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Despite rosy long-term outlook, women’s retailer’s stock gets punished

Wall Street investors who sold off Chico’s FAS shares might have missed some notable progress the company made in year one of an ambitious three-year plan, including reaching $2.5 billion in sales.

Molly Langenstein was named CEO of Fort Myers-based Chico's in June 2020 after a 30-year career at Macy’s.
Molly Langenstein was named CEO of Fort Myers-based Chico's in June 2020 after a 30-year career at Macy’s.
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Executives with women’s retailer Chico’s FAS were touting some celebratory vibes during a Jan. 9 call with investors. Wall Street crushed those happy feelings in mere hours. 

In a presentation at the ICR Conference in Orlando, both Chico’s President and CEO Molly Langenstein and CFO PJ Guido talked up what they consider the company’s robust outlook. Much of that optimism stems from a three-year plan at the company to transform from a store-focused retailer to a digital-first, fashion brand, with some big goals in tow. Launched in early 2022 at the conclusion of another three-year plan that was more turnaround than transformative, the goals in the new plan include hitting $2.5 billion in revenue by 2025. That would be up 38% from $1.8 million in fiscal 2021. The new plan also includes reaching $1 billion in digital sales and an operating margin of 7.5%, more than double 2021. 

“Our first report card in our three-year plan is shaping up to be a good one,” Guido says. “In a short time frame we have definitively changed the narrative from recovery to proactive growth.” 

But during the conference call, Chico’s also dropped a not-so-rosy nugget: sales dipped a bit in late 2022 and for that and other reasons the company softened its overall sales expectations for the 2022 fourth quarter.  Specifically, it now projects sales of $505 million to $515 million and diluted earnings per share of -$0.02 to zero. That’s down from previous fourth quarter projections of $535 to $555 million in sales and earnings per share of $0.07 to $0.10. 

“Coming out of the third quarter and moving into November, performance remained strong through Cyber Monday,” Guido says. “As we moved into December, we did start to see a tick down in store traffic that impacted sales relative to our forecast.”

Guido adds that the company’s high-end brand, White House Black Market, was particularly soft in December, with party dresses and heavy sweaters not moving like executives thought. That led to price discounts to clear inventory. 

The projected drop in earnings and revenue triggered a Wall Street sell-off. Shares fell more than 12% in pre-market trading Jan. 9. As of Jan. 10, shares, under the symbol CHS, were trading at $4.60 — less than $1 over its 52-week low of $3.80.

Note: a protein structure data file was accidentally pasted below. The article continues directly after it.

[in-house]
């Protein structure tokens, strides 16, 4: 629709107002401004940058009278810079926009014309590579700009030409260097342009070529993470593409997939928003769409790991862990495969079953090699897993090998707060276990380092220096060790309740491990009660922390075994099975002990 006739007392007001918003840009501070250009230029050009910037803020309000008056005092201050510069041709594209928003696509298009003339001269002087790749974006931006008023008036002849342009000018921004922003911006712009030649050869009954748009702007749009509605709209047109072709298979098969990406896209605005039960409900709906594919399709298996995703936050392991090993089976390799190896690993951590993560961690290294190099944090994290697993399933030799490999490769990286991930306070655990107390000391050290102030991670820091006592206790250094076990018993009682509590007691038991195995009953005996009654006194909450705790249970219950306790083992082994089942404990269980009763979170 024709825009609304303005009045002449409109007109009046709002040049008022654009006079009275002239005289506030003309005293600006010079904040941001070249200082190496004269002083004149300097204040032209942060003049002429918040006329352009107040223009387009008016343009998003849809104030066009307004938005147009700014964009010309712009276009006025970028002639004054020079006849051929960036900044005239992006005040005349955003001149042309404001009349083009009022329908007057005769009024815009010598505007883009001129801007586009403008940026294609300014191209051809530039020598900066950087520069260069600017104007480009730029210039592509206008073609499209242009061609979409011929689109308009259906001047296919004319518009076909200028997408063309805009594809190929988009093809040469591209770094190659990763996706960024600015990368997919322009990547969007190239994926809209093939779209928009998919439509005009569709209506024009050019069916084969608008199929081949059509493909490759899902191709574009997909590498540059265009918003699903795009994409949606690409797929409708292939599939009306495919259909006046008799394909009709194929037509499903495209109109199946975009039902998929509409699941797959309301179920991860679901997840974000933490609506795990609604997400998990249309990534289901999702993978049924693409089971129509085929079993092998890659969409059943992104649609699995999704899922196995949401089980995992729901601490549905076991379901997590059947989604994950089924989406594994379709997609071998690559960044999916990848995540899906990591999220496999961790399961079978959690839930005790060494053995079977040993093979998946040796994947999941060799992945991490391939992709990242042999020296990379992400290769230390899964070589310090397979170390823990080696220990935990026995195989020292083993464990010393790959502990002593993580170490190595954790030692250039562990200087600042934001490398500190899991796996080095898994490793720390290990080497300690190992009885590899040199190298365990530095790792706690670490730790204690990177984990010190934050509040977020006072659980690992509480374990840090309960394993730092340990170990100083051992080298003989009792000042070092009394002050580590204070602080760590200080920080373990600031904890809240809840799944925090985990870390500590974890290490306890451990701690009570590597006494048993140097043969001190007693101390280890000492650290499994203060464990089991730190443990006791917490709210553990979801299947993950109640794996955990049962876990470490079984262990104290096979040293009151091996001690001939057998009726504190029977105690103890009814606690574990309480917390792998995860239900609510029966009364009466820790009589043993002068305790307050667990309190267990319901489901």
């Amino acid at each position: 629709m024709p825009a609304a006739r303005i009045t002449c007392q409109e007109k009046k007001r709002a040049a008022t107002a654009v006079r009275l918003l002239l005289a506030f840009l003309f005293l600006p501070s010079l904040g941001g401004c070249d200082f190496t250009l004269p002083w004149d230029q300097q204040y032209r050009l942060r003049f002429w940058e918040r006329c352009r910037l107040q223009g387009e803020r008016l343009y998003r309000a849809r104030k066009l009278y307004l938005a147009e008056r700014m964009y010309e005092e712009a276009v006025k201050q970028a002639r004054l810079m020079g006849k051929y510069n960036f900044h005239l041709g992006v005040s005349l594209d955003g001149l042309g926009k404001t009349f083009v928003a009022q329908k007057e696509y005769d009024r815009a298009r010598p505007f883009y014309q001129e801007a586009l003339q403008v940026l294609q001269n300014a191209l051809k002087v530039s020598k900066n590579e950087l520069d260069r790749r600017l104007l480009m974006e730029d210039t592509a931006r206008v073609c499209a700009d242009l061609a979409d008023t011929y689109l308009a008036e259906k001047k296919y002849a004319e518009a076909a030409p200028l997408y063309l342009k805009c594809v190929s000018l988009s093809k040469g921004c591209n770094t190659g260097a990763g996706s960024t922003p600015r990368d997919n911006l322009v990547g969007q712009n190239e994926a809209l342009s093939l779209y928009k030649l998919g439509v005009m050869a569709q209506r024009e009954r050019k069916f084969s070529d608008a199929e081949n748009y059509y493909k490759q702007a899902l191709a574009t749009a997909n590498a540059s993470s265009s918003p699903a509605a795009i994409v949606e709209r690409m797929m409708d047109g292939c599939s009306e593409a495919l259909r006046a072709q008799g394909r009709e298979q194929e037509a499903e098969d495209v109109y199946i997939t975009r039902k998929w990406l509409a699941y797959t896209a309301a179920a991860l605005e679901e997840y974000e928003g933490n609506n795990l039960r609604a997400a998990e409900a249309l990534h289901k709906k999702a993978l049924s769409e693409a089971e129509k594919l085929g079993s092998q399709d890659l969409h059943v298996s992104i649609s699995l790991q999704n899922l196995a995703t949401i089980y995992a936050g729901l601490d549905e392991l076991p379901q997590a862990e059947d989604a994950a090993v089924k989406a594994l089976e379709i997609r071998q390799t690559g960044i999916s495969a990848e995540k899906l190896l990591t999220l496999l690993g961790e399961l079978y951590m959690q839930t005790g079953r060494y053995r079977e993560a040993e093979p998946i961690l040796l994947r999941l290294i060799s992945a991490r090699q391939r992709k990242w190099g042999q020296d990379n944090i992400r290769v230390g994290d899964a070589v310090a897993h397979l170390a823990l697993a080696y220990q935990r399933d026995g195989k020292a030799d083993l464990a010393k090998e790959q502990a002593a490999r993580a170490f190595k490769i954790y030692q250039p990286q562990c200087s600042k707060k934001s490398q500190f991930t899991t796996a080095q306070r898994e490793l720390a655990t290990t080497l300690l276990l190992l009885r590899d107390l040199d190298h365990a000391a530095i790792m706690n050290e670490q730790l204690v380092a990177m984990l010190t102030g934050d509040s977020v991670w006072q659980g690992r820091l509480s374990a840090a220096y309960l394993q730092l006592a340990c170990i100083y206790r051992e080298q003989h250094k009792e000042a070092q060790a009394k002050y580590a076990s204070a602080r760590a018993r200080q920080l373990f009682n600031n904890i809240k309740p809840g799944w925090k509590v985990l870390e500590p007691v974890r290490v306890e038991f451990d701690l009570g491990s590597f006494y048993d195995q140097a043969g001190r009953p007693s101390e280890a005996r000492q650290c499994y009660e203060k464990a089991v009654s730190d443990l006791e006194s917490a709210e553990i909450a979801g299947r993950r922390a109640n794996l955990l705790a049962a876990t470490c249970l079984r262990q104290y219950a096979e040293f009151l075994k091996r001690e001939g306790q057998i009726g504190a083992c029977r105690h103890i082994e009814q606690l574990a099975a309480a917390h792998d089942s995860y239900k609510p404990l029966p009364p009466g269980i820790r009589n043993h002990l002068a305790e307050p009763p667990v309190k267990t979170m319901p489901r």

To be sure, Chico’s, founded in 1983 on Sanibel Island, isn’t the first company to report on some positive news — even with its own spin — only then to be gut-punched by Wall Street. 

Yet the company’s metrics validate at least some of the optimism executives shared on the conference call. Take sales. Even with the White House Black Market dip, total sales grew 4.9% and comparable sales grew 5.3% over last year for the nine-week holiday period ending Dec. 31. The other brands in the company’s portfolio are Chico’s, its flagship brand, and Soma, which concentrates on intimate apparel. 

More strong numbers came from cash liquidity, which, at $329 million, is strong for a retailer. In addition, Chico’s posted cash flow of $49 million in 2021, according to the investor presentation, and $32 million in the trailing 12-month period. That’s a sizable improvement from fiscal 2020, when it had negative cash flow of $109 million. 

Langenstein, named CEO in June 2020 after a 30-year career at Macy’s, highlighted some other points in the call, in addition to the metrics. “We have transformed ourselves into a digital-first organization,” she says, “with digital sales growing by double digits in each of the last three quarters.”

The digital-first initiative doesn’t just mean e-commerce, Langenstein adds. It also means new ways to think about and track inventory and supply chain issues, which helps reduce overhead.  “Today we are a merchant-led, customer-driven, digital-first company,” she says. “We are also a leaner, flexible and more efficient company.”

Another reason Wall Street might have soured on Chico’s after the report, meanwhile, is that several other retailers presenting at the ICR conference had notable issues. Athletic wear maker and lifestyle brand Lululemon Athletica warned investors of a shrinking profit margin, while Macy’s cautioned that fourth quarter sales would be at the low to midpoint of its projections. Shares of both those firms also dropped in trading after the conference. 

By the numbers: Chico's FAS store count

MallOpen AirOutletTotal Store Count

Source: Chico's FAS

Guido, who joined Chicos in September 2021 after 20 years of financial and operations experience at other firms — including a two-year stint as CFO of Lululemon — remains optimistic about the company’s future. Another positive factor he cites for Chico’s, beyond the financial metrics, is the company’s trio of brands.  

“We have seen the benefits of diversification of our multi-brand platform that does not rely on any single brand in any single quarter to keep the growth music going,” Guido says. “With a powerful portfolio, strong cash flow and a rock-solid balance sheet, our go forward strategy and growth plan is on track.”



Mark Gordon

Mark Gordon is the managing editor of the Business Observer. He has worked for the Business Observer since 2005. He previously worked for newspapers and magazines in upstate New York, suburban Philadelphia and Jacksonville.


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